What is sown is perishable,
            what is raised is imperishable.
It is sown in dishonour,
            it is raised in glory.
It is sown in weakness,
            it is raised in power.
It is sown a physical body,
            it is raised a spiritual body. (1 Corinthians 15)

And the other picture is of sleep. - a poem I’ve always been drawn to is John Donne – I love his defiance - Death, be not proud!

One short sleep past, we wake eternally,
And death shall be no more; Death, thou shalt die!

HTC 169 I know my Redeemer lives

Through the valley

We shared a very moving conversation with Janet ( Click to this link to the conversation with Janet and move the slider bar forward to 1 hour 12')  who grew up going to church, came back to church when her youngsters were little and then came to make a faith commitment as an adult and no longer as a child that meant the world to her. Over a couple of years she found herself working out her faith and what it meant to her.

From the age of 12 she had had a kidney condition from which she had recovered. Having spent a long time in hospital she was drawn to work in hospitals and became a physiotherapist.

About twenty-five years ago her condition deterioriated to the point at which she knew that she was in the final stages of renal failure and therefore very near death. She found it was the fact that she had worked through what her faith meant to her that stood her in good stead.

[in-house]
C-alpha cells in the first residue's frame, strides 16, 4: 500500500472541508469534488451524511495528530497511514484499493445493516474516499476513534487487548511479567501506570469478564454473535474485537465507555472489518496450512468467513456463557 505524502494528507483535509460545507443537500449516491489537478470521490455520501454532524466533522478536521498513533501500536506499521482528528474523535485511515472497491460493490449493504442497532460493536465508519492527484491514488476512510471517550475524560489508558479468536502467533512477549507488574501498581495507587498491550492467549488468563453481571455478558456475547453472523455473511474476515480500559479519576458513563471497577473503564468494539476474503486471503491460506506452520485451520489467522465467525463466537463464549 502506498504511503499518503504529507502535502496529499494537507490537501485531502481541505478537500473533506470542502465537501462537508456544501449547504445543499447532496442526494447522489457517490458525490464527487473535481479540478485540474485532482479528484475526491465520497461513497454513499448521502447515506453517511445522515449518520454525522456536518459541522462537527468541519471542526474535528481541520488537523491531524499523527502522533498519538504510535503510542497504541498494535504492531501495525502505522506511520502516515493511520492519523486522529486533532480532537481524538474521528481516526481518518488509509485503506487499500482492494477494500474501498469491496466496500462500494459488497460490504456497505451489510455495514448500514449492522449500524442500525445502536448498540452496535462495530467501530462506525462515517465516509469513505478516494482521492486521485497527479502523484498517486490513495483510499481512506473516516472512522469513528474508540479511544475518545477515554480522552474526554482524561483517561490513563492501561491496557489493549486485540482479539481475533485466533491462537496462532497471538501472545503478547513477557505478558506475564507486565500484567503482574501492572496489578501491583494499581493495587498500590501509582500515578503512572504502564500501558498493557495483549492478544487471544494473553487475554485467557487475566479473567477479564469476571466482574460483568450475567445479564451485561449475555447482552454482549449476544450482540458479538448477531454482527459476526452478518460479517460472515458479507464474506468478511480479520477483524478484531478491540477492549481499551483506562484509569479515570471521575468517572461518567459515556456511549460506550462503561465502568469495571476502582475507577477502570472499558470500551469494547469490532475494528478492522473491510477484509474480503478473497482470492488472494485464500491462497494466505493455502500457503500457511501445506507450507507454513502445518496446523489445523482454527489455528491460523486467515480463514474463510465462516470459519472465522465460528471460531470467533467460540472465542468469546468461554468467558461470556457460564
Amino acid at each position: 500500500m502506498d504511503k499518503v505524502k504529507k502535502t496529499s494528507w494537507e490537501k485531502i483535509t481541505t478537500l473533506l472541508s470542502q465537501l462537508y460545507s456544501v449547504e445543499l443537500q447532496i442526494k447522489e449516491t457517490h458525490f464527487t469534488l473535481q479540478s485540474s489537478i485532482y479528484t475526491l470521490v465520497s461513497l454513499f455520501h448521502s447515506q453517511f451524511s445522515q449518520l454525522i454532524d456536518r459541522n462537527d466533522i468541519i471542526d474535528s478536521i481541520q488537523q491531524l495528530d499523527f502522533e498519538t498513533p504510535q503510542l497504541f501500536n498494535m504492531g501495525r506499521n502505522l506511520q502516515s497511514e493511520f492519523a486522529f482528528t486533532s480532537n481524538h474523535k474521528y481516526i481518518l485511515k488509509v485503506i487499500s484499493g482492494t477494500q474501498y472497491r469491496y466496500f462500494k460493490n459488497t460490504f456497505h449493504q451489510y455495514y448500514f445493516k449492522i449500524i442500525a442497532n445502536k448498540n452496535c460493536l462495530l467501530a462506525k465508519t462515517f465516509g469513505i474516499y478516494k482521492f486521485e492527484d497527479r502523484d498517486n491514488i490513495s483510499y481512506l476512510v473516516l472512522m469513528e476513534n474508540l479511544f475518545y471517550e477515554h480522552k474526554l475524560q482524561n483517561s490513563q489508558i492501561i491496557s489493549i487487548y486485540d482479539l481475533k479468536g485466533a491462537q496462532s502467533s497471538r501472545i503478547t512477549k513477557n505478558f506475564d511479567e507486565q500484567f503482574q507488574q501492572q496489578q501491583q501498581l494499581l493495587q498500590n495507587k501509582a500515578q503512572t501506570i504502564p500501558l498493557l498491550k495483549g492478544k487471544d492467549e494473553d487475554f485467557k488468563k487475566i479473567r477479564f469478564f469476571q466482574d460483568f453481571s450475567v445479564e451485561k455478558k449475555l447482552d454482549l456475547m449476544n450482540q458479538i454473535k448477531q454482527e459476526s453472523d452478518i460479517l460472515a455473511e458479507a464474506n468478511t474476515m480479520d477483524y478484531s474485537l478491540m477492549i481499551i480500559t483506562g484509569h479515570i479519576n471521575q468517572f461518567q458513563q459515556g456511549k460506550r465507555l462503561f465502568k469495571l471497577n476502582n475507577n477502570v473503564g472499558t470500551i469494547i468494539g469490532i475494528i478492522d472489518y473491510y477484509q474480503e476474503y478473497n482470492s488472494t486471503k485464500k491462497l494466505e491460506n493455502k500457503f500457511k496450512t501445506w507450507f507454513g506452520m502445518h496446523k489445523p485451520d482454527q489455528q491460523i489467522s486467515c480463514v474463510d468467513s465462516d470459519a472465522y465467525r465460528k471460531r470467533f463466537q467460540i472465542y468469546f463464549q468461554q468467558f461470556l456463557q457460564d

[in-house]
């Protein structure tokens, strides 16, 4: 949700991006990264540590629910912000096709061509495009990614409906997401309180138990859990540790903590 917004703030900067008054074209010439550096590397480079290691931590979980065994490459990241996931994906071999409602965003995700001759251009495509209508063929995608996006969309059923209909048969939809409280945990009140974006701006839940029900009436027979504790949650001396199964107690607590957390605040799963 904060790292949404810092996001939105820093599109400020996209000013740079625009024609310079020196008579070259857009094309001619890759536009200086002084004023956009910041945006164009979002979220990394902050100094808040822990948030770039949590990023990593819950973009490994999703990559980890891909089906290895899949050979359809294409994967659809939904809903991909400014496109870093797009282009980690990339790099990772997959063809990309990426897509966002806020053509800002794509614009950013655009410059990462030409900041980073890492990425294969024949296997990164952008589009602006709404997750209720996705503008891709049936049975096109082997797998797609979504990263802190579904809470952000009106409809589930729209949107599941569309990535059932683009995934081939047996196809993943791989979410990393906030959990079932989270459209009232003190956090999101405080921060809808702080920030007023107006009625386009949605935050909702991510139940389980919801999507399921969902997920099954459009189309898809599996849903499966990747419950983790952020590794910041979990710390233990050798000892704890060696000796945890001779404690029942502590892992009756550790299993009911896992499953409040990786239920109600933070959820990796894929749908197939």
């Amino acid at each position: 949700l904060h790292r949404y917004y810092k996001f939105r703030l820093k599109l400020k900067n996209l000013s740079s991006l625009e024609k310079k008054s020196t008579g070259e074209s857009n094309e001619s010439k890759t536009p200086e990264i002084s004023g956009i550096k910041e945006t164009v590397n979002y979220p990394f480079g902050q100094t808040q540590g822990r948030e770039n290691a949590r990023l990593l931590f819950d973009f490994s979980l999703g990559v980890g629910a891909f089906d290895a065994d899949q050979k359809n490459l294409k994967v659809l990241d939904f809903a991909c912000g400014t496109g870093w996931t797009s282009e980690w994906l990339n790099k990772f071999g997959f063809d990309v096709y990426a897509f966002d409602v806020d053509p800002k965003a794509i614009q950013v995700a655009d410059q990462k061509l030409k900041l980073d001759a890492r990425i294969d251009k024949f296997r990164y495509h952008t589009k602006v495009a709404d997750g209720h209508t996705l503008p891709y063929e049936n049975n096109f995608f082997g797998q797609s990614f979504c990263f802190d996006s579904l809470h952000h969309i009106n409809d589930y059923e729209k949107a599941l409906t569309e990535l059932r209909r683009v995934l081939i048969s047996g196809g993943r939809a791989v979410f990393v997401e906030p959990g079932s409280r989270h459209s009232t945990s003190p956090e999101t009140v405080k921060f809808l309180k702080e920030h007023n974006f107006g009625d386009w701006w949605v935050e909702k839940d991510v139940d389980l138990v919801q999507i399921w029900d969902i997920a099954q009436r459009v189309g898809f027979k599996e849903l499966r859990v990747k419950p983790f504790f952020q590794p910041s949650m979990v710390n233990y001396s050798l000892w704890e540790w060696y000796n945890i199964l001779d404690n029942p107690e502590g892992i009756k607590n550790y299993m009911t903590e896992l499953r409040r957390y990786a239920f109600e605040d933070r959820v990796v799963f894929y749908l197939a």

At those moments when she found it hard to pray for herself she found it a great source of strength to know that the church family and many more were praying for her.

Seventeen years ago she was called to hospital in Bristol and had a day undergoing tests to see if the donor from whom she was to receive a kidney transplant was 'compatible' with her. All was well ... and she had a kidney transplant.

Janet shared with us how indebted she was to that person who had donated their kidneys, to their family who had given permission for them to be used knowing that in their sadness someone else would have a new lease of life, and to the medical people who made it all possible.

Janet has had a new lease of life, continued to work as a Physiotherapist and continues to this day to be very involved in church. It was moving to hear her describe how her faith had stood her in good stead.

Janet urged us all to sign up to the Donor Register, suggesting that if we would be prepared to receive a transplant at some point in the future we should also be prepared to give. You can sign up for organ donation by clicking on this link.

At our sunrise service this Easter on Cleeve Hill looking over to the Malverns we began with this song …

Song: In the secret, in the quiet place

Prayers of Concern – led by Hy-Tide

436 Christ triumphant

Words of Blessing